CATHOLIC LGBT HISTORY: Diocese Supported Maine Gay Rights Bill

History-Option 1“This Month in Catholic LGBT History” is Bondings 2.0’s  feature to educate readers of the rich history—positive and negative—that has taken place over the last four decades regarding Catholic LGBT equality issues.  We hope it will show people how far our Church has come, ways that it has regressed, and how far we still have to go.

Once a  month, Bondings 2.0 staff will produce a post on Catholic LGBT news events from the past 38 years.  We will comb through editions of Bondings 2.0’s predecessor: Bondings,  New Ways Ministry’s newsletter in paper format.   We began publishing Bondings in 1978. Unfortunately, because these newsletters are only archived in hard copies, we cannot link back to the primary sources in most cases. 

Dialogue Brings Diocesan Support for Gay Rights Bill

On January 5, 2000, The Bangor Daily News carried a new article with the headline “Catholics Back New Proposal for Gay Rights.”  The story was about the latest group to support a bill in the state legislature  It began:

“Maine’s perennial debate over the enactment of a state gay rights law was reinvigorated Tuesday when the Roman Catholic Diocese of Portland announced it would support an amended proposal.”

[Note:  The Diocese of Portland encompasses the entire state of Maine.]

Diocesan spokesperson Marc Mutty explained the diocese’s change of position from opposition to support:

“We believe [the amended bill] represents a reasonable and thoughtful resolution to the legitimate concerns that been raised by persons of good faith with respect to past proposals.”

By the year 2000, it was not unheard of for Catholic dioceses to support bills which protected basic rights of lesbian and gay people.  What was more noteworthy in this case, though, was the process that the diocese engaged in to arrive at this position of support.  The news article explained:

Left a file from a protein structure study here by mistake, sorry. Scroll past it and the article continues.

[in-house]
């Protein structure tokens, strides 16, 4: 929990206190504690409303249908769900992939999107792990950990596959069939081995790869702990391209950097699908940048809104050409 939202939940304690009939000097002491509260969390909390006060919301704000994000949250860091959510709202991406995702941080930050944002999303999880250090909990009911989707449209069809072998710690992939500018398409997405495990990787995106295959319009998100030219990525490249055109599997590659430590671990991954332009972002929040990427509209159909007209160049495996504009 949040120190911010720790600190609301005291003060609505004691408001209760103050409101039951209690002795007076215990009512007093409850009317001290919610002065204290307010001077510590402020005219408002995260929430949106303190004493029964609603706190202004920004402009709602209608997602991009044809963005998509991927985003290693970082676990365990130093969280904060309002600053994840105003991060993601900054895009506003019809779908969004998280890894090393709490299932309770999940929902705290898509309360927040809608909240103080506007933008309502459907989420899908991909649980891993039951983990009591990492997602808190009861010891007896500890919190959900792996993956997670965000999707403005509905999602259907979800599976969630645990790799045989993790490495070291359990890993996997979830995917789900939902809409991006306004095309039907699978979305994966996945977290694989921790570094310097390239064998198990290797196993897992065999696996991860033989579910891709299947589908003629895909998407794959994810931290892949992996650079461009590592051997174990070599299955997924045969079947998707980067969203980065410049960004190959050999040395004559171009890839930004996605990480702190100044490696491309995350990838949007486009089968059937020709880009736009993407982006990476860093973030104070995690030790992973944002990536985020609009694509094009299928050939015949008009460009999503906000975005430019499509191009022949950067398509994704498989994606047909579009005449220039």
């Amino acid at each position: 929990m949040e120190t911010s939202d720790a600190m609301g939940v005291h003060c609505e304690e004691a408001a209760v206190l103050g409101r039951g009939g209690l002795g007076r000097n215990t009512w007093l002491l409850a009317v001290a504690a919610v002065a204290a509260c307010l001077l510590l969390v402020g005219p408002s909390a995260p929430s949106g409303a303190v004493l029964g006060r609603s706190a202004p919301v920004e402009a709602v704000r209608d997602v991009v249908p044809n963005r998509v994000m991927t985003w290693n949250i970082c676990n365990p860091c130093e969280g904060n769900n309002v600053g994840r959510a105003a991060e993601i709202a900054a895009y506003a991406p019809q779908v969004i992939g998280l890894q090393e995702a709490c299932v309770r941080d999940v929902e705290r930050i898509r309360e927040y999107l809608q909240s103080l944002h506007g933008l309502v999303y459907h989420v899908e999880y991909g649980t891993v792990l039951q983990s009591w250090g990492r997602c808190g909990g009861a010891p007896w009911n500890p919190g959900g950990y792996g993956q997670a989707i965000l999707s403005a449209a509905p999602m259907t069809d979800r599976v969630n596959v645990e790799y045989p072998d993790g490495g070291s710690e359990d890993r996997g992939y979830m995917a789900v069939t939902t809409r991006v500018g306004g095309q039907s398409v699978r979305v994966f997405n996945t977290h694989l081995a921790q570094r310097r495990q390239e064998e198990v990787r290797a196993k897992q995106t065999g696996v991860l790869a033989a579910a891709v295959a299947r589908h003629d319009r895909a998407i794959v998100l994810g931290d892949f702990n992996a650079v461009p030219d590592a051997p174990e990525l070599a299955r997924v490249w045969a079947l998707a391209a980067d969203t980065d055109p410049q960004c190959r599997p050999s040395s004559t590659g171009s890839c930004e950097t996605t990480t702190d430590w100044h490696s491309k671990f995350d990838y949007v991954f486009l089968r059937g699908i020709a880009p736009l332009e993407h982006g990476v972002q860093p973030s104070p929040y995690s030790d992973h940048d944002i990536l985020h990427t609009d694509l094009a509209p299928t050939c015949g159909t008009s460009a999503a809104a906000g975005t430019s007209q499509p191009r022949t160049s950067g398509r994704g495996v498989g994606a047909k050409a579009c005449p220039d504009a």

“Members of the Maine Lesbian Gay Political Alliance and legislative supporters worked with the Diocese to find common ground to back the proposal.”

While not unheard of, it was still a very rare occurrence for a diocese to dialogue with a gay equality organization to negotiate a solution.

Not everyone, not even all people of faith were happy with the diocese’s decision.  Michael Heath, the executive director of the Christian Civic League of Maine, opposed the bill (and an earlier gay rights law which they overturned through a referendum) commented on the Catholics’ announcement:

“This is a sad day for Maine and it is a sadder day for the church.”

Joining Mutty at the press conference announcing the diocesan position was Father Michael Henchal, former diocesan chancellor.  Henchal supported the idea of not having another referendum if the bill passed. He praised the process the diocese had taken with the gay rights group:

“Maybe people sitting down and talking together can actually do a much better job in resolving a question than can be done through a citizens’ initiative or referendum.”

Gay rights activists were similarly pleased with the dialogue that took place with church officials.  David Garrity, president of the Maine Lesbian Gay Political Alliance, stated:

“We have always believed that the Roman Catholic Church would be a natural ally in this fight against discrimination.”

I’m sure that many regular readers of Bondings 2.0 will agree that it does seem natural for the Catholic Church to be an ally, not an opponent, of LGBT equality.  And, as Fr. Henchal noted, that talking together is a very effective way for disparate parties to find agreement.  These are lessons that church leaders in 2017 would do well to remember.

–Francis DeBernardo, New Ways Ministry, January 28, 2017

 

 

Advertisements

Leave a Reply

Fill in your details below or click an icon to log in:

WordPress.com Logo

You are commenting using your WordPress.com account. Log Out / Change )

Twitter picture

You are commenting using your Twitter account. Log Out / Change )

Facebook photo

You are commenting using your Facebook account. Log Out / Change )

Google+ photo

You are commenting using your Google+ account. Log Out / Change )

Connecting to %s